Natalie Flint, (PhD Researcher)

  • Shore Road, Jordanstown Campus Newtownabbey County Antrim BT37 0QB

    United Kingdom

  • Source: Scopus
  • Calculated based on no. of publications stored in Pure and citations from Scopus
20192019

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Personal profile

Biography

Natalie Flint is a PhD researcher in the School of Communication and Media at Ulster University. Natalie completed her undergraduate degree in English Language and Linguistics at York St John University (2016) and achieved the Research Prize, Programme Prize, and Vice Chancellor’s Medal. Following this, she gained a Masters by Research degree in Linguistics, also at York St John University. In September 2017, she joined Ulster University to work on a full-time PhD.

Natalie’s research uses conversation analysis to explore the sequential organisation of talk-in-interaction. More specifically her interests lie in understanding the interactional conflicts that occur in everyday settings, and how these conflicts are remedied. Her PhD focuses on resistance in family interactions, focusing on members’ orientations to authority and categories. In previous research, she investigated (dis)affiliation and remedial accounts in initial interactions.

Research Interests

Natalie's broad research interests are the structural organisation of naturally occurring talk. More specifically, Natalie's research interests are mundane, everyday interactions, with a focus on interactional 'conflicts'. Her current research is on resistance in family interactions, with a focus on the sequential organisation of resistance, and how members orient to epistemic authority, deontic authority and categories in 'resistance sequences' in these family interactions. Ultimately, Natalie's research aims to address issues of action and interaction, considering how actions are achieved and orientations to the social order in everyday interaction.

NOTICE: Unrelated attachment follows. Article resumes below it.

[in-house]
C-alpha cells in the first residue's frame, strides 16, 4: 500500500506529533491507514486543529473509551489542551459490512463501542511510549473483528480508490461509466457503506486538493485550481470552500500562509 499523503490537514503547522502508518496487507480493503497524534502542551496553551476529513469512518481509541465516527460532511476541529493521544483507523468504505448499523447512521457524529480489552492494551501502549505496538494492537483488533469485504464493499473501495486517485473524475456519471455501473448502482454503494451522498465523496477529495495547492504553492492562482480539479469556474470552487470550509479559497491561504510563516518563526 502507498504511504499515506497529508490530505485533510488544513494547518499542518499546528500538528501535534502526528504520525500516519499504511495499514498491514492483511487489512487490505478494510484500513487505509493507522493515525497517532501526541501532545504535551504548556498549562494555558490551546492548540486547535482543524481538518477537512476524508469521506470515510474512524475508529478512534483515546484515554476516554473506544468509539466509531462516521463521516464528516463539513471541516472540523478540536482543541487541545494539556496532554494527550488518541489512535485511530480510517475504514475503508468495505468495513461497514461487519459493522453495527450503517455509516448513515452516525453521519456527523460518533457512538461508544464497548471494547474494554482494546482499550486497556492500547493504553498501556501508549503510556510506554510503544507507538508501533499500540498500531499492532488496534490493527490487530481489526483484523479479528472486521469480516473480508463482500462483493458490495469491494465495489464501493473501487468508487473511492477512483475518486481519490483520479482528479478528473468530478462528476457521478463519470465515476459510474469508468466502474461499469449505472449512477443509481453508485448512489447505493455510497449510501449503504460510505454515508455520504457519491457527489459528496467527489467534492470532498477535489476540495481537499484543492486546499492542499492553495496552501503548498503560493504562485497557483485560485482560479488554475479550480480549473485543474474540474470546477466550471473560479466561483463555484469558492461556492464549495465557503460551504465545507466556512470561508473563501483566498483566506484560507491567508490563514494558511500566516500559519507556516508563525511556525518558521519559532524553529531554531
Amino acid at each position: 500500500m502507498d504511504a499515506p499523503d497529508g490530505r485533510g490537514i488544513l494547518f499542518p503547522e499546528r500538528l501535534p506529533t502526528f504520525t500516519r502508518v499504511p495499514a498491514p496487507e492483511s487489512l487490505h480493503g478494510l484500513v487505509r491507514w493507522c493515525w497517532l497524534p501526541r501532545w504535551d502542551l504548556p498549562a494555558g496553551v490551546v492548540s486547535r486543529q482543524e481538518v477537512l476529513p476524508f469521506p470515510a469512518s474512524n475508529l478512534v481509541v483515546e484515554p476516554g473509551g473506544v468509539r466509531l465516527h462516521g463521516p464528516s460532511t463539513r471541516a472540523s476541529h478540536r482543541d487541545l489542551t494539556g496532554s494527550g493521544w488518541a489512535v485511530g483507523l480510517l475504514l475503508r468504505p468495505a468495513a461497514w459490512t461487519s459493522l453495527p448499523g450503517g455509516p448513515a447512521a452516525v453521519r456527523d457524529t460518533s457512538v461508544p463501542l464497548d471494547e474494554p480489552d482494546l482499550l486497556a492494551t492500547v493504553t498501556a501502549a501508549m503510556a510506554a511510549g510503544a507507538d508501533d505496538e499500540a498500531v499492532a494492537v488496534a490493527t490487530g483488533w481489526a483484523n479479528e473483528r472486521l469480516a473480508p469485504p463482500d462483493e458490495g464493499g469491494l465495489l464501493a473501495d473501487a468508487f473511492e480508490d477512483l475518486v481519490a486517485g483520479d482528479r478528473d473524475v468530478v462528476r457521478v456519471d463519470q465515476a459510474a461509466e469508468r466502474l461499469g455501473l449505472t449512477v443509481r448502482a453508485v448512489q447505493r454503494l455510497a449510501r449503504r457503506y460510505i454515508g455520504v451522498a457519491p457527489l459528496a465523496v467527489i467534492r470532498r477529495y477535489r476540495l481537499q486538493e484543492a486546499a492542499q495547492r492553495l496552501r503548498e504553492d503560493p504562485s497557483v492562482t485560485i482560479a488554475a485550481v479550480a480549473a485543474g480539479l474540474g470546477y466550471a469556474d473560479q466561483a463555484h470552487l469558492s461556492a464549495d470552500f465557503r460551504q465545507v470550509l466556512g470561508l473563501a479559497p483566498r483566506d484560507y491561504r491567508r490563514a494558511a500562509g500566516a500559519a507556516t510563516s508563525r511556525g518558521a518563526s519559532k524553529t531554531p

Teaching Interests

Natalie teaches in the School of Communication and Media. She currently teaches on the following modules: Communication and Language (CMM107) and Talk, Interaction and Social Organisation (CMM320).

Phd Researcher Profile

Natalie's PhD thesis explores sequential resistance in family interactions, with a focus on the sequential organisation of resistance, and how members orient to epistemic authority, deontic authority and category in these family interactions. She is particularly interested in how epistemics and deontics are oriented to by invoking category.

Education/Academic qualification

Master, York St John University

1 Oct 201627 Sep 2017

Award Date: 15 Dec 2017

Bachelor, York St John University

16 Sep 201316 May 2016

Award Date: 9 Jun 2017

Keywords

  • P Philology. Linguistics
  • Conversation Analysis
  • Membership Categorisation Analysis
  • Action
  • Resistance
  • Threats
  • Family
  • Epistemics
  • Deontics

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